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The following is an archived video story. The text content of that video story is available below for reference. The original video has been deleted and is no longer available.

Second confirmed flesh eating bacteria case in Escambia County

There is now a second confirmed case of a flesh eating bacteria in Escambia County.
That brings the number of cases of vibrio vulnificus in Florida this year to 37.

Santa Rosa County and Okaloosa County have each had one confirmed case.
Vibrio vulnificus is a bacterium that normally lives in warm sea water.
The bug can enter your body through open wounds or by eating contaminated, raw shellfish, like oysters.

For more than 75 years, Joe Patti's has been serving seafood in Pensacola.
Owner, Frank Patti Senior, carefully inspects everything that comes through his shop.
He's confident everything here is fresh

"I'm very particular and I care. that's the main thing Joe Patti's has done all their lives in the seafood business. We care what people eat."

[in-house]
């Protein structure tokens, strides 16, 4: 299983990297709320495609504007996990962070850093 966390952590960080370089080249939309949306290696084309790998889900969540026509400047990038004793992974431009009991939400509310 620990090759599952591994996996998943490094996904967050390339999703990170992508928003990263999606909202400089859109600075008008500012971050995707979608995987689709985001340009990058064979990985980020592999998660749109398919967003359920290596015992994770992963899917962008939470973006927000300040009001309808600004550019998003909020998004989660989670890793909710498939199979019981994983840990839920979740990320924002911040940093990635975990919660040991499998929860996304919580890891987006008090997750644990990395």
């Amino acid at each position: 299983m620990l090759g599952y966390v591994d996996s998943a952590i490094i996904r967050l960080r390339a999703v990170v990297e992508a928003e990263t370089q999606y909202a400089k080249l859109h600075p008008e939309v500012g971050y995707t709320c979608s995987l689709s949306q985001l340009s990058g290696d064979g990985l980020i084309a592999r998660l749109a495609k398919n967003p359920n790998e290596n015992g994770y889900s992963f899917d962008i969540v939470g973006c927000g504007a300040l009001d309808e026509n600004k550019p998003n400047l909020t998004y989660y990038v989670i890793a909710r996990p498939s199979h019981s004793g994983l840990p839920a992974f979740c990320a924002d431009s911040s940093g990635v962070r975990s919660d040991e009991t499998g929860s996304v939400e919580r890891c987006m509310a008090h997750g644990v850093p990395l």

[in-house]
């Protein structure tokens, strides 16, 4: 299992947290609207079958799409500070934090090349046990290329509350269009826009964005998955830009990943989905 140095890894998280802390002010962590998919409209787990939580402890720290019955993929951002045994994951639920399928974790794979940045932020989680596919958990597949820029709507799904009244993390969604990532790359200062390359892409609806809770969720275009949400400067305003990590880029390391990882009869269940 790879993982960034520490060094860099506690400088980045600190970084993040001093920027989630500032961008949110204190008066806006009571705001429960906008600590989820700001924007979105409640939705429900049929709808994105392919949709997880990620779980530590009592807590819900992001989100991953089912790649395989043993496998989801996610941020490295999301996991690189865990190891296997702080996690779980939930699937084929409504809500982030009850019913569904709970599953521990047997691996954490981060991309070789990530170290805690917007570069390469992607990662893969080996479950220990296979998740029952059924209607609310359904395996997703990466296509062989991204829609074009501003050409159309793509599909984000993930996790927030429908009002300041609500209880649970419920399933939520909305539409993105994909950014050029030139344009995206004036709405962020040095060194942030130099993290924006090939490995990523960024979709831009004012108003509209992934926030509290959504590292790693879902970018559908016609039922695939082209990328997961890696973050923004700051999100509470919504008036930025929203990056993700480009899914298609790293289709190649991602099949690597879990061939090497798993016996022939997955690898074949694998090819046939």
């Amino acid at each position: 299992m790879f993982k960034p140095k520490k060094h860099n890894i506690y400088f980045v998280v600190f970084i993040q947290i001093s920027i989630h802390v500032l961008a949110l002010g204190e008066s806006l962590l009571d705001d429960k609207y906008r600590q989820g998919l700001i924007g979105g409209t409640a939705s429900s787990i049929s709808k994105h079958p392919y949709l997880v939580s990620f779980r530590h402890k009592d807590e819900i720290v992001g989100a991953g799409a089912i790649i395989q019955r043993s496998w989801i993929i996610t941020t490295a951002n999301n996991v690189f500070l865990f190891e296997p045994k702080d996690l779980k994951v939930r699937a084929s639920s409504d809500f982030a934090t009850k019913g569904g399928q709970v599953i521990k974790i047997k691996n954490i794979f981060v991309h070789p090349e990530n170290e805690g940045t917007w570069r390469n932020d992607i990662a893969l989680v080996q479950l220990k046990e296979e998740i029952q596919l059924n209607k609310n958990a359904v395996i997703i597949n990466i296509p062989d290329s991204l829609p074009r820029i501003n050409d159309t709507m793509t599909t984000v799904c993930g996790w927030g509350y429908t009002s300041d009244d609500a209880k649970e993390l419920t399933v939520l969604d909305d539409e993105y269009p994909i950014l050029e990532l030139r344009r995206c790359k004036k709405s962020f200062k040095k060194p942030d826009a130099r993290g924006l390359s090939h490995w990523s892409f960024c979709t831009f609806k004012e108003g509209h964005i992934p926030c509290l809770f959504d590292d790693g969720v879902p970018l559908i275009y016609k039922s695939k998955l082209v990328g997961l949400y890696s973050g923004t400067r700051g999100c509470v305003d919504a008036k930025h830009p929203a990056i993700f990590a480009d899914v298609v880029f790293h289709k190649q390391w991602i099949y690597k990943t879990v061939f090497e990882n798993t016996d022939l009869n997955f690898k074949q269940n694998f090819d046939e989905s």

Patti says ever since cases of the vibrio bacteria started popping up, oyster sales have gone down.
For awhile, he wasn't bringing in as much oysters as he usually does.

"People wanna know where they come from and I tell them and they're starting to buy so I'm bringing them in."

His oysters don't come from florida. He gets them from Texas, Mississippi, or Louisiana.

"I'm 82 years old and I'm not scared to eat anything."    

The Health Department says you can become infected by getting in the water with an open wound or eating raw shellfish.
Symptoms are vomiting, diarrhea, and stomach pain.
It's especially dangerous for people with weakened immune systems.
That doesn't concern Amy Smith. She's not afraid to get in the water, or eat raw shellfish.

"Born and raised here... I have no problems with it at all."

The Health Department says the bacteria is rare. Each year, about 30 people in Florida are diagnosed.